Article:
Prosecutor Tashawn Sanders maintained that Hernandez Gonzalez's actions clearly fit the elements of the crime -- that he entered a home with the intent to commit a sex crime. She argued he accomplished the assault by tussling with the woman over her pajamas and he indicated his sexual intent by removing his clothes and trying to remove hers.

After the verdicts, Hernandez Gonzalez's lawyer asked the judge to either overturn them or modify them with a lesser charge. Defense attorneys Marioni and Lynnette Brown argued that their client's intent was ambiguous and wasn't enough to overcome the victim's opposition.

On Tuesday, Medvigy denied the request to modify the verdicts, saying there was sufficient evidence for the panel to reach those conclusions.

But he said the law Hernandez Gonzalez was charged with was inappropriate for the specifics of the case.

In a lengthy statement he read from the bench, Medvigy called into question prosecutors' commitment to justice, suggesting they were simply seeking a conviction rather than appropriate punishment for the actual conduct.

"The analysis by the District Attorney's Office appears to be at best unsophisticated, especially in light of the singular purpose to seek a life sentence with no explanation other than 'it is possible,' " he said.

"The end result in this case is not justice."

He compared the charge to a completed rape outside the home, which has a maximum term of eight years in prison.

He repeatedly questioned Sanders about other charges that he suggested fit the facts of this case more closely and have more proportionate sentences: attempted rape, four years; assault with the intent to rape, six years; residential burglary, six years; aggravated trespassing, one year in jail; and residential indecent exposure, a misdemeanor or felony that could mean at most a year behind bars.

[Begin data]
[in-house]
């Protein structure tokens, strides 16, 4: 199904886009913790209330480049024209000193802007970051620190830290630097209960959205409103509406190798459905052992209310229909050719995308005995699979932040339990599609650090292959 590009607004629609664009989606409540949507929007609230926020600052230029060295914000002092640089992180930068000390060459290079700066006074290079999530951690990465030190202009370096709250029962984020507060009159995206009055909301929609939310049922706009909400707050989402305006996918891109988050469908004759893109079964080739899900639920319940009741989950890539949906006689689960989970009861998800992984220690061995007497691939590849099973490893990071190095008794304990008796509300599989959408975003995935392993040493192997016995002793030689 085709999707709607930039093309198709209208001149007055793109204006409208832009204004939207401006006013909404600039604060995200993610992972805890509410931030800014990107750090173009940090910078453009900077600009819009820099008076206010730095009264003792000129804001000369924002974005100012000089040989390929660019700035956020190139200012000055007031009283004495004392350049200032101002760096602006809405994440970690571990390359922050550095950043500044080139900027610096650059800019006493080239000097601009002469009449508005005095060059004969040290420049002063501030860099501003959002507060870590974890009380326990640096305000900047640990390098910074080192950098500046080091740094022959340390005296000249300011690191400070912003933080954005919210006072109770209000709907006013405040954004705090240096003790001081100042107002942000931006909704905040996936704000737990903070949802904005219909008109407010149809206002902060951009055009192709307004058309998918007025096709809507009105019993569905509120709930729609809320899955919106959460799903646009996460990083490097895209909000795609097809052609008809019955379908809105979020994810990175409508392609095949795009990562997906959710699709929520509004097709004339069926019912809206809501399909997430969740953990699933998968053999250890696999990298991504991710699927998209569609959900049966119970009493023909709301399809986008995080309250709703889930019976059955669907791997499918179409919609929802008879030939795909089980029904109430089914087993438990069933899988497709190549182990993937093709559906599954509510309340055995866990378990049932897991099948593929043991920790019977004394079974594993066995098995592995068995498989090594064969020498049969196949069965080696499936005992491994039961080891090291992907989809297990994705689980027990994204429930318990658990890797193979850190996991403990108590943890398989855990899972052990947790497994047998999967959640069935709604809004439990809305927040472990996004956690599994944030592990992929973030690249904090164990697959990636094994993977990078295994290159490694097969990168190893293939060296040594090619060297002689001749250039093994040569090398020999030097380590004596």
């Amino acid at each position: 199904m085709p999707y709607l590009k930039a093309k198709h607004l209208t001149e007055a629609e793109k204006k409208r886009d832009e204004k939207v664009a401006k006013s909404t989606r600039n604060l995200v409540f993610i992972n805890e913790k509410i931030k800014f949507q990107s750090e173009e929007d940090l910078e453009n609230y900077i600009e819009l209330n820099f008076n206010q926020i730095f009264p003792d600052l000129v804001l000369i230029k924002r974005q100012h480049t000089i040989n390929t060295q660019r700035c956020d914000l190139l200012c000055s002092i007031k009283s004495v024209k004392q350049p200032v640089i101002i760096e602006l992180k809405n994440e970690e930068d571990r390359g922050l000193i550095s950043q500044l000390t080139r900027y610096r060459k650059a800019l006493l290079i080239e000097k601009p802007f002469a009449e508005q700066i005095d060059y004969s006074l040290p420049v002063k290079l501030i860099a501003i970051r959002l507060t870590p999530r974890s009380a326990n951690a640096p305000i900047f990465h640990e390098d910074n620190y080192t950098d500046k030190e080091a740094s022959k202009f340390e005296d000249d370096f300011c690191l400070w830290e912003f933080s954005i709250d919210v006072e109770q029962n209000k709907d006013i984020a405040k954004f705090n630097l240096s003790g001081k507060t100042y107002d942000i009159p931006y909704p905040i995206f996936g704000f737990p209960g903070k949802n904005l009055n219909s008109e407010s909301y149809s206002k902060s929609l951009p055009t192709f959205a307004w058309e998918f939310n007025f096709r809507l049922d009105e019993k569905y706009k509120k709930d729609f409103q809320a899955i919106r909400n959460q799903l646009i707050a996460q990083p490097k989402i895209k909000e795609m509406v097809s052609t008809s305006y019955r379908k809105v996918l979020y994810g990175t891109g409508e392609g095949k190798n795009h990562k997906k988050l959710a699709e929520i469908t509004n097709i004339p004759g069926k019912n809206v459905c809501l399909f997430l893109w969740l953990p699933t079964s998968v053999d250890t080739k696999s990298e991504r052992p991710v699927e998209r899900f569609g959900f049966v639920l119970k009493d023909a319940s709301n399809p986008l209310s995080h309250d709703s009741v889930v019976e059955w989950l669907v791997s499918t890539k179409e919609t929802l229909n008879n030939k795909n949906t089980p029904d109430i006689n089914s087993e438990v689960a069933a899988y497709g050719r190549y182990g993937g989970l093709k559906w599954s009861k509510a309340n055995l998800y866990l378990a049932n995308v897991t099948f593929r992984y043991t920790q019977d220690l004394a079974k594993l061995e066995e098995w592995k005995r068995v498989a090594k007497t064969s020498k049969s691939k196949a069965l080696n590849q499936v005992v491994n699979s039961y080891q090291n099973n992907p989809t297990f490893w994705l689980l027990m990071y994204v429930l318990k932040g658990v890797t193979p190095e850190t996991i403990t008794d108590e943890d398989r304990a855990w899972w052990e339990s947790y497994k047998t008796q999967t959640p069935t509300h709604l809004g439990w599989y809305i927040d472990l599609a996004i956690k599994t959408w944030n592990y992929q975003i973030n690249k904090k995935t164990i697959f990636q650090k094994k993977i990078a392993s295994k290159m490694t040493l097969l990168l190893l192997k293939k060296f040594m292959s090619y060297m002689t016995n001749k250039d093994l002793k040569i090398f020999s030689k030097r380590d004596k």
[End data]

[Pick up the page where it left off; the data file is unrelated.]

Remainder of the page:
"Does the disparity in sentencing cause you any concern whatsoever?" he asked Sanders.

"No, your honor," she replied, emphasizing that Hernandez Gonzalez violated the safety of the woman's residence.

Hernandez Gonzalez followed the two women home, went into the home, went into their bedroom and approached them naked intent on some kind of sexual crime, she said.

"It was in the sanctity of the home," he said. "The home is a place of sanctuary."

Sanders said the jury thoughtfully considered the facts and determined Hernandez Gonzalez was guilty of the most serious charge.

The law he was charged with breaking was enacted as a result of a major revamping of sex-crime prosecutions nationwide in response to a child killing in Florida. In 2006, the so-called Jessica's Law was expanded in California to include attempted sexual assault during burglary, and it was given a mandatory life sentence as punishment.

Medvigy said he sympathized with the victim's trauma but said a mandated life sentence for a defendant with no previous criminal record, who used no violence and completed no sexual assault was disproportionately harsh.

The law "is poorly drafted" and "constitutionally may be overly broad" because it "severely punishes violent, aggravated and dangerous crimes in the same manner as crime involving minimal misconduct," he said.

"This over-inclusiveness raises the specter of cruel and unusual punishment and grossly disproportionate sentencing schemes for similar misconduct," he said.

Hernandez Gonzalez is scheduled to be sentenced May 14. He is being held in the Sonoma County Jail on $540,000 bail and an immigration hold.

Either side can appeal Tuesday's ruling.

You can reach Staff Writer Lori A. Carter at 568-5312 or lori.carter@pressdemocrat.com.